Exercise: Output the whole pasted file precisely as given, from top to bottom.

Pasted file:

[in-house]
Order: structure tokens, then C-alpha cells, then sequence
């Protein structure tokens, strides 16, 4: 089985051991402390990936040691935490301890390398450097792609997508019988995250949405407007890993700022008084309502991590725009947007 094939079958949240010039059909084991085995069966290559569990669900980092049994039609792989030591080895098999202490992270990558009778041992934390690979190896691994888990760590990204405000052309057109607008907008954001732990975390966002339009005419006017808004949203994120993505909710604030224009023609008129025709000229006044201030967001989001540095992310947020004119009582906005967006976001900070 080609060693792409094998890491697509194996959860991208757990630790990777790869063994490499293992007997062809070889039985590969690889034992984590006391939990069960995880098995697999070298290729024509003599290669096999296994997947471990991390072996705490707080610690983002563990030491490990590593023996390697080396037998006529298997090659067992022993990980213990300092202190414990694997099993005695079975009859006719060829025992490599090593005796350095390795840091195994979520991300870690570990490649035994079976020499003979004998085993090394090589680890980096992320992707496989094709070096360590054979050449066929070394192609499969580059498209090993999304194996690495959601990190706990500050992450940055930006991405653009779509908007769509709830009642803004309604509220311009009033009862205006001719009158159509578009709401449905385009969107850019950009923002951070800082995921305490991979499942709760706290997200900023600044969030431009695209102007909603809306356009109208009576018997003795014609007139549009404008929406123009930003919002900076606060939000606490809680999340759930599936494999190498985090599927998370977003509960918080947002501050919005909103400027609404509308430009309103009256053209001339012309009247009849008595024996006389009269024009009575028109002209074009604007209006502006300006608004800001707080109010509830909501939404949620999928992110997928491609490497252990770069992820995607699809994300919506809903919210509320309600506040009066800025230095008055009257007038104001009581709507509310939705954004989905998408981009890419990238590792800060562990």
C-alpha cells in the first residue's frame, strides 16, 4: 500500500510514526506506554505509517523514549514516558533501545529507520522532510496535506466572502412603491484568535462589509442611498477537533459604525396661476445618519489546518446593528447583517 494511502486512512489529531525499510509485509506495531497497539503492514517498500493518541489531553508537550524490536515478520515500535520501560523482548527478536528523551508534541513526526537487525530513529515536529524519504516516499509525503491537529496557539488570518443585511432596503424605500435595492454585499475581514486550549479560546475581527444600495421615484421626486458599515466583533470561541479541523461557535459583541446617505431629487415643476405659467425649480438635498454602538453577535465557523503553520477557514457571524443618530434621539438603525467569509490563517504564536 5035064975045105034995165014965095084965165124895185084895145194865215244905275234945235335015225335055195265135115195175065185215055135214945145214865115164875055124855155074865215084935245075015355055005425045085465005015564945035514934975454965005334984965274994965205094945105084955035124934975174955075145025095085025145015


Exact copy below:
[in-house]
Order: structure tokens, then C-alpha cells, then sequence
């Protein structure tokens, strides 16, 4: 089985051991402390990936040691935490301890390398450097792609997508019988995250949405407007890993700022008084309502991590725009947007 094939079958949240010039059909084991085995069966290559569990669900980092049994039609792989030591080895098999202490992270990558009778041992934390690979190896691994888990760590990204405000052309057109607008907008954001732990975390966002339009005419006017808004949203994120993505909710604030224009023609008129025709000229006044201030967001989001540095992310947020004119009582906005967006976001900070 080609060693792409094998890491697509194996959860991208757990630790990777790869063994490499293992007997062809070889039985590969690889034992984590006391939990069960995880098995697999070298290729024509003599290669096999296994997947471990991390072996705490707080610690983002563990030491490990590593023996390697080396037998006529298997090659067992022993990980213990300092202190414990694997099993005695079975009859006719060829025992490599090593005796350095390795840091195994979520991300870690570990490649035994079976020499003979004998085993090394090589680890980096992320992707496989094709070096360590054979050449066929070394192609499969580059498209090993999304194996690495959601990190706990500050992450940055930006991405653009779509908007769509709830009642803004309604509220311009009033009862205006001719009158159509578009709401449905385009969107850019950009923002951070800082995921305490991979499942709760706290997200900023600044969030431009695209102007909603809306356009109208009576018997003795014609007139549009404008929406123009930003919002900076606060939000606490809680999340759930599936494999190498985090599927998370977003509960918080947002501050919005909103400027609404509308430009309103009256053209001339012309009247009849008595024996006389009269024009009575028109002209074009604007209006502006300006608004800001707080109010509830909501939404949620999928992110997928491609490497252990770069992820995607699809994300919506809903919210509320309600506040009066800025230095008055009257007038104001009581709507509310939705954004989905998408981009890419990238590792800060562990």
C-alpha cells in the first residue's frame, strides 16, 4: 500500500510514526506506554505509517523514549514516558533501545529507520522532510496535506466572502412603491484568535462589509442611498477537533459604525396661476445618519489546518446593528447583517 494511502486512512489529531525499510509485509506495531497497539503492514517498500493518541489531553508537550524490536515478520515500535520501560523482548527478536528523551508534541513526526537487525530513529515536529524519504516516499509525503491537529496557539488570518443585511432596503424605500435595492454585499475581514486550549479560546475581527444600495421615484421626486458599515466583533470561541479541523461557535459583541446617505431629487415643476405659467425649480438635498454602538453577535465557523503553520477557514457571524443618530434621539438603525467569509490563517504564536 5035064975045105034995165014965095084965165124895185084895145194865215244905275234945235335015225335055195265135115195175065185215055135214945145214865115164875055124855155074865215084935245075015355055005425045085465005015564945035514934975454965005334984965274994965205094945105084955035124934975174955075145025095085025145015